This picture shows slight variations in temperature across the entire sky, at microwave frequencies, where blue represents coolest and red represents warmest. The variations are actually very small: the whole range is ± 200 microKelvins (millionths of a degree K).
Temperature differences correspond directly to differences in matter density – because a gas under higher pressure is warmer and denser than the same gas under lower pressure (the "combined gas law"). So what we see here are minute ripples of higher and lower pressure in the matter of the universe at roughly 350,000 years after the big bang. What has caused these pressure waves? Carroll's article explains
The same basic mechanism works in both cases — quantum fluctuations (due ultimately to Heisenberg’s uncertainty principle) at very small wavelengths are amplified by the process of inflation to macroscopic scales, where they are temporarily frozen-in until the expansion of the universe relaxes sufficiently to allow them to dynamically evolve.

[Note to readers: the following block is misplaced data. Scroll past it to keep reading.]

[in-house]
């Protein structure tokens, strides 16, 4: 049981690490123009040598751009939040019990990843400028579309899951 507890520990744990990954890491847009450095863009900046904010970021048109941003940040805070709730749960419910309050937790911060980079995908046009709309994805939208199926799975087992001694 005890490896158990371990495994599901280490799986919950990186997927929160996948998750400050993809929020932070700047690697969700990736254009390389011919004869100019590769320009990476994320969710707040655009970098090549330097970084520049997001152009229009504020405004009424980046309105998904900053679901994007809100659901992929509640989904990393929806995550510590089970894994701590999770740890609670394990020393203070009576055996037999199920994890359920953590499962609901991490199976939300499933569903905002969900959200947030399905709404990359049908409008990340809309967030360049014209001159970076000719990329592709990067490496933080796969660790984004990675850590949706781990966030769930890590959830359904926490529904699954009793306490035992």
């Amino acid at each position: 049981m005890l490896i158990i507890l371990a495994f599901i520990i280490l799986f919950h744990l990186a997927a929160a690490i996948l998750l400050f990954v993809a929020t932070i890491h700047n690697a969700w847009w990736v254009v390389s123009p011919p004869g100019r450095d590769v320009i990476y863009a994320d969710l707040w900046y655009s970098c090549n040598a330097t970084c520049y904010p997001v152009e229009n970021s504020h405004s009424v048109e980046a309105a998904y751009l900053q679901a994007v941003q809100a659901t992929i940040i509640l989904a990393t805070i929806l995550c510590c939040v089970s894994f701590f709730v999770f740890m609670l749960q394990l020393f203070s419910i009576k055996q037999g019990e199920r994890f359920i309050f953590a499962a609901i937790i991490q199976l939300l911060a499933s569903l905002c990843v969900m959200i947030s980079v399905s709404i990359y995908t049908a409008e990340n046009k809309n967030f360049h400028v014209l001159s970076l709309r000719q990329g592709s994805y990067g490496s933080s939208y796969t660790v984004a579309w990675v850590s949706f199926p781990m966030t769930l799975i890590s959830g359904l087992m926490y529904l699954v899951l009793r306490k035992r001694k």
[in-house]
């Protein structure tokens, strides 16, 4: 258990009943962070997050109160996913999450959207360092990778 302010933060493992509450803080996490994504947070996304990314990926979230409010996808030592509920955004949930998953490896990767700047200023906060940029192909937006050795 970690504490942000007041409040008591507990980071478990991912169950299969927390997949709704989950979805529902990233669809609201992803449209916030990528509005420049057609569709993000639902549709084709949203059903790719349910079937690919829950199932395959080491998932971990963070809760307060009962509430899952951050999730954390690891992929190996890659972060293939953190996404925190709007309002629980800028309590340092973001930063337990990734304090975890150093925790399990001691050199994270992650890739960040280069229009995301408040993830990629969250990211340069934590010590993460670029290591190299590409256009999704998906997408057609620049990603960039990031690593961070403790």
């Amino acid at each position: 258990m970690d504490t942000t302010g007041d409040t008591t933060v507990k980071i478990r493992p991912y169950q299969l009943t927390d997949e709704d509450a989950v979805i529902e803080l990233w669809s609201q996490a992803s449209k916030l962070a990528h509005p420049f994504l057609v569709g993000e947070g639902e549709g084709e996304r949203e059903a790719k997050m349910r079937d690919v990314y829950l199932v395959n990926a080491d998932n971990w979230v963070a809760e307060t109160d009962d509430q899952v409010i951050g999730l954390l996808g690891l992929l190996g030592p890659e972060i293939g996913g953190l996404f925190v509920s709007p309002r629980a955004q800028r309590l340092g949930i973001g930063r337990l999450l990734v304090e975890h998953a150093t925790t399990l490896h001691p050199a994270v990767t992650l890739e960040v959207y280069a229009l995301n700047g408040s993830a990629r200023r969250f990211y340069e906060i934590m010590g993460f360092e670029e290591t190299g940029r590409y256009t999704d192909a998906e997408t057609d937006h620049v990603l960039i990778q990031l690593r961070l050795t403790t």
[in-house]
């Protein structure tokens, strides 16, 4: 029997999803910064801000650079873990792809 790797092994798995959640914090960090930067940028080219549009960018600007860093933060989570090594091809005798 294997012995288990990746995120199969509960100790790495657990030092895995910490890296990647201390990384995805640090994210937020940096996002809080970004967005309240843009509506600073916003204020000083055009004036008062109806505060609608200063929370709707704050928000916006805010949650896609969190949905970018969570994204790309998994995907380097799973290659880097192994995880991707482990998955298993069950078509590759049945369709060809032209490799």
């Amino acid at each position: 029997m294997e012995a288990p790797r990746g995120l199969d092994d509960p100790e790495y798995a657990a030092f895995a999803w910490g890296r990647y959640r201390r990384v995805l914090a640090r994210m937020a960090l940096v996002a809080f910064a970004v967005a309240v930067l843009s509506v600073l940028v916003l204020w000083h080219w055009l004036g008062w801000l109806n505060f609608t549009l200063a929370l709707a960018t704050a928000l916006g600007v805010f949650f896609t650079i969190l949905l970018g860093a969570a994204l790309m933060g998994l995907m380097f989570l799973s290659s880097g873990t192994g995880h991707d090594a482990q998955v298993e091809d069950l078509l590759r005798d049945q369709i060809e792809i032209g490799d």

The spots and blotches you see in this picture are shadows on the wall, as it were, of quantum fluctuations that actually occurred 10-35 seconds after the big bang. At first, in a period that lasted perhaps only 10-33 seconds, these fluctuations were inflated at an incredible rate. Thereafter, they continued to expand along with the rest of spacetime itself, until we see them projected on the CMB wall 350,000 years later.